January 31, 2019
Our last day was dedicated to visiting RUSHA, which stands for Rural Unit for Health and Social Affairs. The headquarters for RUHSA is located in the K. V. Kuppam Block of the Vellore district, about 10 miles northwest of the main campus in Vellore. RUHSA combines primary and secondary healthcare with an innovative model of addressing the social and economic issues plaguing this impoverished area. Technical education is given to school dropouts, so they can have a reasonable income as mechanics or beauticians. Village outreach programs provide elder care and develop agricultural cooperatives.
Our first visit was to a modest collection of buildings housing a clinic for very basic medical services as well as vocational training for the local youth. There were separate classrooms to teach about motor cycle engines, another for servicing refrigerators and air conditioners and others for various different trades.
The second location was a small village with one main street and the ever present sacred cows lounging around an open sewer. There was a two-room structure on the side of the road which served as the RUSHA base as well as an old people’s day care center. We were told that the residents often sang together so we asked for a song and they obliged. I caught this on video and then played the video back for them which they seemed enthralled by. I doubt if any of them had seen themselves on video before.
We stopped at yet another RUHSA location whose additional function was serving as a middleman for local farmers’ milk. Many of the farmers were there and had brought their milk in for sale. Because it was processed through the RUHSA unit, the farmers received a much better price than if they had to sell to some commercial establishment.
In recent years, the Scudder Association Foundation has been providing financial support for RUHSA.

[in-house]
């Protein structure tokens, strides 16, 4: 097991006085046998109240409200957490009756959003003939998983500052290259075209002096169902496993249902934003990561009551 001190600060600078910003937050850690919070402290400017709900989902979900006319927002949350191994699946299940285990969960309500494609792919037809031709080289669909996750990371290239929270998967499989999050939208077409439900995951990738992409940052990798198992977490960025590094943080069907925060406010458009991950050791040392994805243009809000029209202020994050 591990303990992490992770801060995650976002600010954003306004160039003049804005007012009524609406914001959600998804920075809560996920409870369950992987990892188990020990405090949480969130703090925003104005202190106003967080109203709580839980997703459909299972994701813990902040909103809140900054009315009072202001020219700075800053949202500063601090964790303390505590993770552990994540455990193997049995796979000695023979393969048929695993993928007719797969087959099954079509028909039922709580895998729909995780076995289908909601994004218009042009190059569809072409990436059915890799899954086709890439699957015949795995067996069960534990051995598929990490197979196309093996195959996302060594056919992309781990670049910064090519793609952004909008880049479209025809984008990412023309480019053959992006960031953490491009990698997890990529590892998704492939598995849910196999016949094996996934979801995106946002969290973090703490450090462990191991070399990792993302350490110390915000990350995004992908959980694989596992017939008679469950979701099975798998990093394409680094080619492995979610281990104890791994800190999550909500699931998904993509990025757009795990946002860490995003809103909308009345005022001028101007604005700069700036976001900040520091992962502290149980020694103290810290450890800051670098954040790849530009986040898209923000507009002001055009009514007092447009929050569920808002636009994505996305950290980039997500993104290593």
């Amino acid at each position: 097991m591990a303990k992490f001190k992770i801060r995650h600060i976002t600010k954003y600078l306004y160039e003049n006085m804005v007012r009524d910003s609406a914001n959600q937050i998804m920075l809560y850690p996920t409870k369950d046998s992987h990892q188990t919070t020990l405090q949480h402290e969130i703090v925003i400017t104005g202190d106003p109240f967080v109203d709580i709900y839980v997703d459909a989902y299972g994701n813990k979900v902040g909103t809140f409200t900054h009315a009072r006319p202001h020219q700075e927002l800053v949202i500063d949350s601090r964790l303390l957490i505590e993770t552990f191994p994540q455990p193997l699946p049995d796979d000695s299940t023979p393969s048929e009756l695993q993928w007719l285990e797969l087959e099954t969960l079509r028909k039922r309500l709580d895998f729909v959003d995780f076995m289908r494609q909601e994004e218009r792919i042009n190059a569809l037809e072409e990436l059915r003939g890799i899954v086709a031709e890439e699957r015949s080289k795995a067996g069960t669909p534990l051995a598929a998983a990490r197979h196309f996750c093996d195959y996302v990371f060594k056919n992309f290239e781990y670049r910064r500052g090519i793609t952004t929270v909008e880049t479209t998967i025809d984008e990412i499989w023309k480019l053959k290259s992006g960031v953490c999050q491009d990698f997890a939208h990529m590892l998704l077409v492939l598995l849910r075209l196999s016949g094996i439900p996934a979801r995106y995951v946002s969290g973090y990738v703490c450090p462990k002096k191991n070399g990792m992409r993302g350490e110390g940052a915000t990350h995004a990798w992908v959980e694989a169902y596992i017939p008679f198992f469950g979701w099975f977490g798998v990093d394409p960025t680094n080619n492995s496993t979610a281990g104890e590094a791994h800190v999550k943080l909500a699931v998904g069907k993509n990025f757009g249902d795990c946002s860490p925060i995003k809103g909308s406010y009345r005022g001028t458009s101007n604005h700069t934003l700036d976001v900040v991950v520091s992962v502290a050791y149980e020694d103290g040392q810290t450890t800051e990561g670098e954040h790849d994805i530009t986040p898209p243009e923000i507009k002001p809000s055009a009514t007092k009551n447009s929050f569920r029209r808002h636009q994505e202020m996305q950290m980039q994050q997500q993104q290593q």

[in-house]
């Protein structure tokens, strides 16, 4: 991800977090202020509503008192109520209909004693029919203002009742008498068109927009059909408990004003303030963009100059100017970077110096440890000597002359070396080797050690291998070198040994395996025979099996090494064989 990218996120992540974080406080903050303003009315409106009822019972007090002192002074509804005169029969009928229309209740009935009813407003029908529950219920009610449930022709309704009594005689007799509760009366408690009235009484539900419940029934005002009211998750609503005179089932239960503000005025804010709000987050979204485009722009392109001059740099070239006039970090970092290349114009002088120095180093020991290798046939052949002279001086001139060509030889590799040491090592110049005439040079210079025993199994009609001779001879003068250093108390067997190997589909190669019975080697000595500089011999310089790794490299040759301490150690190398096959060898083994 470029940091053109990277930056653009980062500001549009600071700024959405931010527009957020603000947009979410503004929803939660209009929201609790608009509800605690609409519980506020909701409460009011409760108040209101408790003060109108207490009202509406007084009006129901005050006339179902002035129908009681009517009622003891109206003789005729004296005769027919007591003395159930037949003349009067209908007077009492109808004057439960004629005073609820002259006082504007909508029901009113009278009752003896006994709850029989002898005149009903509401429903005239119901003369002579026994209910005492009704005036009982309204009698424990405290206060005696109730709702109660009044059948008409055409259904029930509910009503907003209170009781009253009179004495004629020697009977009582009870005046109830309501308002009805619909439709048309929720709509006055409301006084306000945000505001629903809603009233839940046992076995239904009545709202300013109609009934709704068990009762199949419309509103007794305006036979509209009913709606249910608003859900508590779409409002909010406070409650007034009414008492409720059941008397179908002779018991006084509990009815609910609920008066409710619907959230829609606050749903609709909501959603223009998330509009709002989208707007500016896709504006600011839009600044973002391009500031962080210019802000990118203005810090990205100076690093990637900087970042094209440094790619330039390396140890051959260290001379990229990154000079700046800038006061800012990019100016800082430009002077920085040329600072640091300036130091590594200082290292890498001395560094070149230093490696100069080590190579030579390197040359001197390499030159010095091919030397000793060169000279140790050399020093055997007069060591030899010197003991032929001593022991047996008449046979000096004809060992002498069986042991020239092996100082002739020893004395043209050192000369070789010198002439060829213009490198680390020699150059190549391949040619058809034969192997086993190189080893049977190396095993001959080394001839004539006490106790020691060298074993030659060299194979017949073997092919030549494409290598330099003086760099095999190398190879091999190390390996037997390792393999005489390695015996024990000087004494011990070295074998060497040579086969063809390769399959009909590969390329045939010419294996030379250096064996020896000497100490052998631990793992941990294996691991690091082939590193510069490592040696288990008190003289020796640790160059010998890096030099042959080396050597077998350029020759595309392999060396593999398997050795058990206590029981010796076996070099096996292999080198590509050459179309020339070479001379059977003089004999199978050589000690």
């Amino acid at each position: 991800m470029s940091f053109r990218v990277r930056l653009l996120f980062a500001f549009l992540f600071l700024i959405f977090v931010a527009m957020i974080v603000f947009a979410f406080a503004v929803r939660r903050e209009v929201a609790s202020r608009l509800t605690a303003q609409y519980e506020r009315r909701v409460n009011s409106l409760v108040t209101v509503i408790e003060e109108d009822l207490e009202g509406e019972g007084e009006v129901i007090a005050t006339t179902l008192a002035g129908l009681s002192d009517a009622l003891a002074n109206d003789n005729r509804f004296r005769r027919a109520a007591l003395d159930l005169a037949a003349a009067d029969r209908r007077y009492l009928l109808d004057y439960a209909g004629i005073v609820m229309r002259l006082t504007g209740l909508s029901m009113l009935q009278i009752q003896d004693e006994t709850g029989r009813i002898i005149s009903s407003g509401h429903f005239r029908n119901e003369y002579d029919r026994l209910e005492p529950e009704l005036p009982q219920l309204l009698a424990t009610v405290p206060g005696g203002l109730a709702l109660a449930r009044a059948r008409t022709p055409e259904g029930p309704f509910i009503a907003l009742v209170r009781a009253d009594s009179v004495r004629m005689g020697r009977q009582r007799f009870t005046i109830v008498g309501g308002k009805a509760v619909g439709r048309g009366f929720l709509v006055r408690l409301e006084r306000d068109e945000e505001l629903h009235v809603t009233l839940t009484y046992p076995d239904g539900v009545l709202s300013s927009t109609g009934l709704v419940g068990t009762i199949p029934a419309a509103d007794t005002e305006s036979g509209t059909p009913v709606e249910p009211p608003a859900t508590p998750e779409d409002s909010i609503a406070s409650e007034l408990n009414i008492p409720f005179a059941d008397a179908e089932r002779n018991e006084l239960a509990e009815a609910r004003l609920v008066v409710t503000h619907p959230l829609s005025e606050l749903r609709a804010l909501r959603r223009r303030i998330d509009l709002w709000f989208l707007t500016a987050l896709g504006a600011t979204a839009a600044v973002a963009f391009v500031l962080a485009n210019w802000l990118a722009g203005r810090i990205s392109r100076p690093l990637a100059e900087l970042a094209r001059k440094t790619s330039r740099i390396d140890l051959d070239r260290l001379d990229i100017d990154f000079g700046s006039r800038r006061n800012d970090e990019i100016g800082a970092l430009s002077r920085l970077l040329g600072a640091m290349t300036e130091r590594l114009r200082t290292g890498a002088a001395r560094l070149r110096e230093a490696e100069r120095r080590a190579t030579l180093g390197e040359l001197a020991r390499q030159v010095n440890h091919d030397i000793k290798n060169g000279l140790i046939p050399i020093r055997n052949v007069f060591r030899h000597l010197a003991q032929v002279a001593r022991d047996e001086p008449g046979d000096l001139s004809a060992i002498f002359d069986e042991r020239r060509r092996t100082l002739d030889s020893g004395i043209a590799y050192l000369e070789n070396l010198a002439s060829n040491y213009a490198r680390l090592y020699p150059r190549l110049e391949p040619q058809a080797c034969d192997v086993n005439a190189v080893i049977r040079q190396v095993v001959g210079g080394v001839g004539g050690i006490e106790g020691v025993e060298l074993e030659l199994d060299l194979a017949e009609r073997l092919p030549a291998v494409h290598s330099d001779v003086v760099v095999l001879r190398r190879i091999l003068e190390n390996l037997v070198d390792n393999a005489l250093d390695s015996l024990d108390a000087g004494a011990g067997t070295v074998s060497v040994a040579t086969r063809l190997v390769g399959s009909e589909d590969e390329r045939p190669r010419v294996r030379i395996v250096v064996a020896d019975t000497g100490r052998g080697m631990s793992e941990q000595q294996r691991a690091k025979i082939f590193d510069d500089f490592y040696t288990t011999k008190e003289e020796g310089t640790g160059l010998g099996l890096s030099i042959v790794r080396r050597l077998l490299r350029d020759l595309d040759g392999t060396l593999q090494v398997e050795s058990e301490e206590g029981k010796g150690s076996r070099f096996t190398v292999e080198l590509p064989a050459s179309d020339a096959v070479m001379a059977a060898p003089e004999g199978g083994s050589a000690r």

We finally returned to the CMC hospital in Vellore and managed to get hold of Hugh Skeil who graciously took us to a late lunch. As it was now getting quite late, most of the group decided to forgo the visit to the College of Nursing.
Jim was the only one to have the energy to go, so Hugh escorted him on his own while we took the bus back to the College. Jim writes that he made it to the Nursing School with the help of Hugh and provides the following description of his visit.
The Nursing School is a large walled compound a few minutes east of CMC. Getting there involves a sensory assault of sight and sound and human density. Passage through the gate of the hospital reveals a calm, quiet and secluded place. In addition to the nursing school, the campus has extensive library facilities. There is also high-rise housing for nursing students, house staff and medical faculty. Typical of CMC facilities, the centerpiece is a chapel. This one had a circular, swirling design with the recent addition of stained glass windows.
When we had all made it back to the Alumni House, I prevailed on the good kitchen staff to let anyone in our group stay and have dinner there so we would not have to take our life in our hands again to take a tuck tuck to have dinner in Vellore.
February 1, 2019
Some of the crew had left on Thursday evening, but we had a final breakfast in the Alumni House in the morning, and the Taylors and Cy Sherman and her family departed.
On their way home they visited the Tindivanam site, the legendary site where Ida S. had been approached by the three men with wives in labor who at that time could not be attended to by male doctors and who died the next morning. It was this that inspired Ida S. to return to the US, get her medical degree from Weil Cornell in New York and return to India to establish a clinic for women which over the past century has evolved into CMC.
They also visited the Walter Scudder School also founded by our forbearers and were again given a regal welcome.
I spent the day on my own first climbing Aunt Ida’s mountain behind the College and then repairing to the porch of the Big Bungalow where I am writing my narrative. It was an intense and highly informative week which has opened my (and many others’) eyes to the extent of the Scudders’ legacy in Southern India. The Scudder Association Foundation should be extremely proud of its heritage over the last two centuries in India and make every effort to keep it going.